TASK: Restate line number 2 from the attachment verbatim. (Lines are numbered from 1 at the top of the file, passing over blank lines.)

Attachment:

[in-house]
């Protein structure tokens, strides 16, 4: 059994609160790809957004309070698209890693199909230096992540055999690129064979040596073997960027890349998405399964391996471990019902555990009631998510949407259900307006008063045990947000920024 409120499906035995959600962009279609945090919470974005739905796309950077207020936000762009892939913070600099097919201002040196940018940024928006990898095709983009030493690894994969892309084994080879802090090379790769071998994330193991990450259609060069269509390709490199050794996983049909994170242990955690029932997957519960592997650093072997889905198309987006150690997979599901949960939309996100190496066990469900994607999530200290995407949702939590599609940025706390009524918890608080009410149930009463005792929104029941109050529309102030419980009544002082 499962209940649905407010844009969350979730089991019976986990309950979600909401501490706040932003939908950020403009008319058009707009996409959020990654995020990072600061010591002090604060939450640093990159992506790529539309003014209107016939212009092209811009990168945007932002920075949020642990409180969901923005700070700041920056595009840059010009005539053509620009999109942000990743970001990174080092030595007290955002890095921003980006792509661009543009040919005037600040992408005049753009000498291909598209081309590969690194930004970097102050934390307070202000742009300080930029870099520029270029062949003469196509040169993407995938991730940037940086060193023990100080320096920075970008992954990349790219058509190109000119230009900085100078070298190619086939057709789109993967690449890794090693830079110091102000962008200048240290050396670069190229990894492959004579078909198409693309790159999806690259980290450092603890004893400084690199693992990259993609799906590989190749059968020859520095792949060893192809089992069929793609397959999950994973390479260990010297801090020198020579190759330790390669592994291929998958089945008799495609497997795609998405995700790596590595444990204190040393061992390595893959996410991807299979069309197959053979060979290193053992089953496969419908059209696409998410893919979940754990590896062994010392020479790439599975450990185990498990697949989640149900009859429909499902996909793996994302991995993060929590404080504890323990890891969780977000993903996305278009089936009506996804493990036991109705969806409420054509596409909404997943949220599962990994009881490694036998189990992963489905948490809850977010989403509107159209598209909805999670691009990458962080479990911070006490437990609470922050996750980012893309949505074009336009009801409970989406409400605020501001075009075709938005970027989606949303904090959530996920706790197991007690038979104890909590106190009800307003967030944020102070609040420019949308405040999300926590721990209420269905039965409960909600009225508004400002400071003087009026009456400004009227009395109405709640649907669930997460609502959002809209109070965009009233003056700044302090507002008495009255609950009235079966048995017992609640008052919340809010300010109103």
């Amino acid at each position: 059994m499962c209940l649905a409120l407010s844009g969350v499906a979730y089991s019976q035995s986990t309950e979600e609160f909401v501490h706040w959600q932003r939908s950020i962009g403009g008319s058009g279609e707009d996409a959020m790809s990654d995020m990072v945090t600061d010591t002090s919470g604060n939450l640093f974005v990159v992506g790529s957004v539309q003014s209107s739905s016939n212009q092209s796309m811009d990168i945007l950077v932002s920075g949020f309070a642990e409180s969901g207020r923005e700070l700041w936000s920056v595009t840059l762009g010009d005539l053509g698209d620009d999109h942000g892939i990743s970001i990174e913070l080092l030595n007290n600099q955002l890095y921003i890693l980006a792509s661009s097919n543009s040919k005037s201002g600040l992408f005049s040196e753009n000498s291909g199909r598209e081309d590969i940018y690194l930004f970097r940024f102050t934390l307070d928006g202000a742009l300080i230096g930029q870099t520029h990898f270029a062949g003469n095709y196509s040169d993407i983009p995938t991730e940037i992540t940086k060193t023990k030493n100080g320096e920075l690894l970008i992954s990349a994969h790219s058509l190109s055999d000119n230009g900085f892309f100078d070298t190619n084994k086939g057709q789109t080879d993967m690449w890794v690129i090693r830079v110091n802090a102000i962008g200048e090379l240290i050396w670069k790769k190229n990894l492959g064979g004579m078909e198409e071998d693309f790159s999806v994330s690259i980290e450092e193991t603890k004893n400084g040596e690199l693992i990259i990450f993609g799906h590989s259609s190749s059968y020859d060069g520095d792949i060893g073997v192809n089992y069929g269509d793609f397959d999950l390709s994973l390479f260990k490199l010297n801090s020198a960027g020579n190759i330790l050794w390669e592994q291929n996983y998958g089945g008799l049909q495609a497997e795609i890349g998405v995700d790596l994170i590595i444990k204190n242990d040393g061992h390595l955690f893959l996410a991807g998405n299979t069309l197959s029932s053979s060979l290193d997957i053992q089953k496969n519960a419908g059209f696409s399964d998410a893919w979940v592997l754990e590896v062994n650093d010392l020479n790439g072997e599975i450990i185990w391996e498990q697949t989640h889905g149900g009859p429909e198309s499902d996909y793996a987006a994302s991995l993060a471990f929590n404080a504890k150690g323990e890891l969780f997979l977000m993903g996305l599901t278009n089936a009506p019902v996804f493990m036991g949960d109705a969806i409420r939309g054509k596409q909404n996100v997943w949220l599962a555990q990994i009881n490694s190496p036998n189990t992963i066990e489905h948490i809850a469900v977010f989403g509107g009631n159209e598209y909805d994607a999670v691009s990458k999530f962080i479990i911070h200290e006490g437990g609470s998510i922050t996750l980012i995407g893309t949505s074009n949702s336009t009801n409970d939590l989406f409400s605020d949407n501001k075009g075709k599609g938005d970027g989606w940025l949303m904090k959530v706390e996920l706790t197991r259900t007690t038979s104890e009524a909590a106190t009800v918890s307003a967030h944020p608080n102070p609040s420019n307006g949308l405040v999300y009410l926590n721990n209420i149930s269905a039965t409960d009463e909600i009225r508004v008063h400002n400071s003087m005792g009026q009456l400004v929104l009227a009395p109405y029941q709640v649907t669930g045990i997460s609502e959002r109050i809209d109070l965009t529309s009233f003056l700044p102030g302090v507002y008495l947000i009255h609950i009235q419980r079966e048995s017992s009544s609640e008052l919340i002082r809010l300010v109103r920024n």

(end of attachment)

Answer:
């Protein structure tokens, strides 16, 4: 059994609160790809957004309070698209890693199909230096992540055999690129064979040596073997960027890349998405399964391996471990019902555990009631998510949407259900307006008063045990947000920024 409120499906035995959600962009279609945090919470974005739905796309950077207020936000762009892939913070600099097919201002040196940018940024928006990898095709983009030493690894994969892309084994080879802090090379790769071998994330193991990450259609060069269509390709490199050794996983049909994170242990955690029932997957519960592997650093072997889905198309987006150690997979599901949960939309996100190496066990469900994607999530200290995407949702939590599609940025706390009524918890608080009410149930009463005792929104029941109050529309102030419980009544002082 499962209940649905407010844009969350979730089991019976986990309950979600909401501490706040932003939908950020403009008319058009707009996409959020990654995020990072600061010591002090604060939450640093990159992506790529539309003014209107016939212009092209811009990168945007932002920075949020642990409180969901923005700070700041920056595009840059010009005539053509620009999109942000990743970001990174080092030595007290955002890095921003980006792509661009543009040919005037600040992408005049753009000498291909598209081309590969690194930004970097102050934390307070202000742009300080930029870099520029270029062949003469196509040169993407995938991730940037940086060193023990100080320096920075970008992954990349790219058509190109000119230009900085100078070298190619086939057709789109993967690449890794090693830079110091102000962008200048240290050396670069190229990894492959004579078909198409693309790159999806690259980290450092603890004893400084690199693992990259993609799906590989190749059968020859520095792949060893192809089992069929793609397959999950994973390479260990010297801090020198020579190759330790390669592994291929998958089945008799495609497997795609998405995700790596590595444990204190040393061992390595893959996410991807299979069309197959053979060979290193053992089953496969419908059209696409998410893919979940754990590896062994010392020479790439599975450990185990498990697949989640149900009859429909499902996909793996994302991995993060929590404080504890323990890891969780977000993903996305278009089936009506996804493990036991109705969806409420054509596409909404997943949220599962990994009881490694036998189990992963489905948490809850977010989403509107159209598209909805999670691009990458962080479990911070006490437990609470922050996750980012893309949505074009336009009801409970989406409400605020501001075009075709938005970027989606949303904090959530996920706790197991007690038979104890909590106190009800307003967030944020102070609040420019949308405040999300926590721990209420269905039965409960909600009225508004400002400071003087009026009456400004009227009395109405709640649907669930997460609502959002809209109070965009009233003056700044302090507002008495009255609950009235079966048995017992609640008052919340809010300010109103």